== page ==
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The political advocacy of this site’s history
In Australia, many people speak about history with a degree of trepidation. This is probably because history has often been used to vilify social groups. For example, the trade of women in pre-colonial and early colonial Aboriginal societies has been used to vilify contemporary Aborigines. Likewise, the annexation of Australia by the British in 1770 has been used to vilify cotemporary white Australians that may or may not be of British descent.
Sometimes the vilification stems from some kind of advocacy for one group over another. Sometimes it stems from a quest for contemporary justice aimed at remedying historical wrongs. Sometimes it stems from an identification with a political, ideological, socio-economic or racial group and a desire for that group to have status over another.
This site takes a more of a restorative approach to the past in that it tries to humanise people that some people may define as victims and others as perpetrators. As Truth and Reconciliation Commissions have shown, it is only once a common humanity has been appreciated that true stories of the past can be told and considered without fear of prejudice and rejection.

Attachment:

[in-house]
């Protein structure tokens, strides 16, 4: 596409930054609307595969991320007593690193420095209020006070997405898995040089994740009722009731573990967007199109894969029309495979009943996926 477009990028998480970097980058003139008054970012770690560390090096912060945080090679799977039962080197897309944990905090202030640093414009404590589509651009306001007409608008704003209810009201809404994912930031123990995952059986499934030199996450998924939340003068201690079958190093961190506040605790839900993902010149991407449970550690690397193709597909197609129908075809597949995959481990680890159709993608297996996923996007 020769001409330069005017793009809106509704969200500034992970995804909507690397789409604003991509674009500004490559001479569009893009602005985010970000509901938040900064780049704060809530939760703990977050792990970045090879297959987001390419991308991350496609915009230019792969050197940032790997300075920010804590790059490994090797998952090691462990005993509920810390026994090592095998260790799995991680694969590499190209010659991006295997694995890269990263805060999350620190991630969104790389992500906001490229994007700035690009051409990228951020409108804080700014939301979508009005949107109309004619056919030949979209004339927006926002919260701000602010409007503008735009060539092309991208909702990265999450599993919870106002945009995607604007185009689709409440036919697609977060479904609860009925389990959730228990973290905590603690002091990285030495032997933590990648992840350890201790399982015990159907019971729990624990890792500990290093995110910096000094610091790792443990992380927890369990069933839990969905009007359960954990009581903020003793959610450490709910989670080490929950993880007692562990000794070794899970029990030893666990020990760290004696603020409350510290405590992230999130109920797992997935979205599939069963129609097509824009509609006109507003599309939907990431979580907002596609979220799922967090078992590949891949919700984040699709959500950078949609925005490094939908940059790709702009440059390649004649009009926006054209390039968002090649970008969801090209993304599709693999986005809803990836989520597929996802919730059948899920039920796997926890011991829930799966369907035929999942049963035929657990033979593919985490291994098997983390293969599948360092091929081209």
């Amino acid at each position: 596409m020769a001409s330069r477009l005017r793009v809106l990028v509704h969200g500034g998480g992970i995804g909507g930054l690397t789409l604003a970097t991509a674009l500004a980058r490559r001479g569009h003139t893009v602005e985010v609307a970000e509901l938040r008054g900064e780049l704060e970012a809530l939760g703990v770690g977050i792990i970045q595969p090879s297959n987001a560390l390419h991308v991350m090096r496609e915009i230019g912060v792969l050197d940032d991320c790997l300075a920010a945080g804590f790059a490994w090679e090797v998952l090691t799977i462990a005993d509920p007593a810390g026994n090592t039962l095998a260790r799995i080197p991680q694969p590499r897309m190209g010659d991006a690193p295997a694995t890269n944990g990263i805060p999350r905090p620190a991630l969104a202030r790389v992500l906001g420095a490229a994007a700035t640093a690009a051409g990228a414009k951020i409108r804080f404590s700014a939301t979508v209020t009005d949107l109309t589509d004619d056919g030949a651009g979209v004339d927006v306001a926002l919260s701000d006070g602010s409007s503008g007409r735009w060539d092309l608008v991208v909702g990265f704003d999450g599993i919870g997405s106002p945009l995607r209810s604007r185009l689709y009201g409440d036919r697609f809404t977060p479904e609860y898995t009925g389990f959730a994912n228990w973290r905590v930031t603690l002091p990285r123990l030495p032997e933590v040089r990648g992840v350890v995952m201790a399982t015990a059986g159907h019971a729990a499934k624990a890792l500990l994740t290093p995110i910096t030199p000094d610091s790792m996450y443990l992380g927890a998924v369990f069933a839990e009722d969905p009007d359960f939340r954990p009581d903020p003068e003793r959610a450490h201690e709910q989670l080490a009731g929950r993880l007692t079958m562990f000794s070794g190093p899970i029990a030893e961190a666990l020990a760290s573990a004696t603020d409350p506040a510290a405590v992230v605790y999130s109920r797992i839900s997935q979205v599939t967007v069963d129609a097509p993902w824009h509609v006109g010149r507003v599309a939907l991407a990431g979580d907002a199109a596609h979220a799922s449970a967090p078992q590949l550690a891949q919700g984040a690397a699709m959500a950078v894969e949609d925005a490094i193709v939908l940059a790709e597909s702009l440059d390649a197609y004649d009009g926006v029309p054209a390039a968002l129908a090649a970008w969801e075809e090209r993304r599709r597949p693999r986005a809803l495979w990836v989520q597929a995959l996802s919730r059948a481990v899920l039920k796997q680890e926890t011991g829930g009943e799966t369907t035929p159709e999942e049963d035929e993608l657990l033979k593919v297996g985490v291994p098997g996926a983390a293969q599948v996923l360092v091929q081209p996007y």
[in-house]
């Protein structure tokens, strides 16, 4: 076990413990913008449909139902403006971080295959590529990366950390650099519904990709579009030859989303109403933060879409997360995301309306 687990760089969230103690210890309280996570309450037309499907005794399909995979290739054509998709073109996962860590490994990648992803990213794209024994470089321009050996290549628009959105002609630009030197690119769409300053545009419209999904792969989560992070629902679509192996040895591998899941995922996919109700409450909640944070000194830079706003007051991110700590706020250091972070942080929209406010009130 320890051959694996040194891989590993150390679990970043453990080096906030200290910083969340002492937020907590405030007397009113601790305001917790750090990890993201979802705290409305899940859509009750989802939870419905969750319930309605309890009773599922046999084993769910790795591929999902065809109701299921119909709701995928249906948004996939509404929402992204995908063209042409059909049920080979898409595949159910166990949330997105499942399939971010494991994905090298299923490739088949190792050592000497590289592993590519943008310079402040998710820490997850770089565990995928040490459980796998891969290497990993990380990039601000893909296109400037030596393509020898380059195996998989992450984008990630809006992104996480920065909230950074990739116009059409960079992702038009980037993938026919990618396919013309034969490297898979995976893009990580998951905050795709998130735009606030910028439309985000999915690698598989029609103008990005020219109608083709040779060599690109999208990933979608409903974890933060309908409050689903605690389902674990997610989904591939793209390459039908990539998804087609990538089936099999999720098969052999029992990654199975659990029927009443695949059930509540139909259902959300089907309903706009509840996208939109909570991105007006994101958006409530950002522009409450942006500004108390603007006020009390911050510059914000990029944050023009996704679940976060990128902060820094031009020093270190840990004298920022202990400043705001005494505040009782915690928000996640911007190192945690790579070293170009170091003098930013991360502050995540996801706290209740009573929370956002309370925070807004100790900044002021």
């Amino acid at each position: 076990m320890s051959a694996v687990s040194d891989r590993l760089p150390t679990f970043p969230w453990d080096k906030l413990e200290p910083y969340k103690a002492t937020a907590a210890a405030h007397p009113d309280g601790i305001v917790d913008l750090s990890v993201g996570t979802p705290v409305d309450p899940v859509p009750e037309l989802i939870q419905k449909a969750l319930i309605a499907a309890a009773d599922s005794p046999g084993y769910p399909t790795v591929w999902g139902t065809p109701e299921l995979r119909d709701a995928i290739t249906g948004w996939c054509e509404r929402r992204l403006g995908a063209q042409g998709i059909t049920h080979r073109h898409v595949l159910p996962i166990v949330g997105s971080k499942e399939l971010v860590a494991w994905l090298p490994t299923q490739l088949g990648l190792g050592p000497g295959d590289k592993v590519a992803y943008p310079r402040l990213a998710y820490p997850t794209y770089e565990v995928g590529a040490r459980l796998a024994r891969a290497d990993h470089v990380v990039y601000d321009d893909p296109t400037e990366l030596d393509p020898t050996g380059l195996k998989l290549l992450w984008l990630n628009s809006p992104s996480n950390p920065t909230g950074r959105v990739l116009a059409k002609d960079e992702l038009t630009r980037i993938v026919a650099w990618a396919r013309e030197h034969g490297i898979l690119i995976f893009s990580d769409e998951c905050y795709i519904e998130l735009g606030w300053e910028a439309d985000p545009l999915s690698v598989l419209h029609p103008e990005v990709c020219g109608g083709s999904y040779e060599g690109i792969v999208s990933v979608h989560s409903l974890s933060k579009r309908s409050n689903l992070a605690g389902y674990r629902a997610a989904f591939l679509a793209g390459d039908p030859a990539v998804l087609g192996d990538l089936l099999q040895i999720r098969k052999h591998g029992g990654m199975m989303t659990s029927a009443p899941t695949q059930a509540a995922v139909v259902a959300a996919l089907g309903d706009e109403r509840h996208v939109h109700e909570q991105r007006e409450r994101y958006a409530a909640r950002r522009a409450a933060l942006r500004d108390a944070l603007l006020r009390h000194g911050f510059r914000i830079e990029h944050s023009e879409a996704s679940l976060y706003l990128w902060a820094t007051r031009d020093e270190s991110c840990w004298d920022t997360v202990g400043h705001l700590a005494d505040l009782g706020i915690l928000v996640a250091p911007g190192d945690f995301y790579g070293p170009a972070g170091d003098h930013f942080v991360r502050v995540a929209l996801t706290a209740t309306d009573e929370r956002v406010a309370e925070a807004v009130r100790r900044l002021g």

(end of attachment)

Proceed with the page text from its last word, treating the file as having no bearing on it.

Resources used in this site
The author comes from Australia's humanistic tradition which tends to believe in the 'goodness' and even wisdom of the non-intellectual mainstream. It is a tradition that the likes of poet Henry Lawson, photographer Max Dupain and film director Peter Weir have sometimes been associated with. For some critics, this has made the site an example of Australian anti-intellectualism. Maybe that is true but some "intellectual" sources are also used. In any case, it is not very intellectual to accept a resource based on its title rather than its substance.
Referencing the author of this site
It is not necessary to cite the author of an article obtained online. Students merely need to state the title of the article, the web address and date of access.
As a resource that draws information from the web, from newspapers, from books, from academic publications, from life experience, and from conversations in the pub, sometimes it uses the Wikipedia style system, sometimes it used formal academic referencing and sometimes it uses the newspaper referencing system which relies on journalists quoting words and faith being extended that the journalist is being honest.